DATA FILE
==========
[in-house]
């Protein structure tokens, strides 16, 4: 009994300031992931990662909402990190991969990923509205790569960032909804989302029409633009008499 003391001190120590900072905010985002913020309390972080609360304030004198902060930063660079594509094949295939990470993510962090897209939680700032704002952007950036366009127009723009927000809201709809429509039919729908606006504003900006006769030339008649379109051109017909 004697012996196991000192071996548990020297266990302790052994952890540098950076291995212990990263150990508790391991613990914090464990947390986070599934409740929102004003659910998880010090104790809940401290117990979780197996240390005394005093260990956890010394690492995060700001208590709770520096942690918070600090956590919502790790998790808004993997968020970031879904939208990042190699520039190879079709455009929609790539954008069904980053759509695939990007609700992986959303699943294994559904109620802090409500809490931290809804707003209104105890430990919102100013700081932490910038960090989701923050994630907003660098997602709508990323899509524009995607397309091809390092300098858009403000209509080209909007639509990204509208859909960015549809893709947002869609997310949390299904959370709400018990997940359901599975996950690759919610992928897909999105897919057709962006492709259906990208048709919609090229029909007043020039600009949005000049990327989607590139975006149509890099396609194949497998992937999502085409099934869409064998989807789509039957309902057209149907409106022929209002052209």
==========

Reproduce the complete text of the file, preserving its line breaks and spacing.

[in-house]
């Protein structure tokens, strides 16, 4: 009994300031992931990662909402990190991969990923509205790569960032909804989302029409633009008499 003391001190120590900072905010985002913020309390972080609360304030004198902060930063660079594509094949295939990470993510962090897209939680700032704002952007950036366009127009723009927000809201709809429509039919729908606006504003900006006769030339008649379109051109017909 004697012996196991000192071996548990020297266990302790052994952890540098950076291995212990990263150990508790391991613990914090464990947390986070599934409740929102004003659910998880010090104790809940401290117990979780197996240390005394005093260990956890010394690492995060700001208590709770520096942690918070600090956590919502790790998790808004993997968020970031879904939208990042190699520039190879079709455009929609790539954008069904980053759509695939990007609700992986959303699943294994559904109620802090409500809490931290809804707003209104105890430990919102100013700081932490910038960090989701923050994630907003660098997602709508990323899509524009995607397309091809390092300098858009403000209509080209909007639509990204509208859909960015549809893709947002869609997310949390299904959370709400018990997940359901599975996950690759919610992928897909999105897919057709962006492709259906990208048709919609090229029909007043020039600009949005000049990327989607590139975006149509890099396609194949497998992937999502085409099934869409064998989807789509039957309902057209149907409106022929209002052209």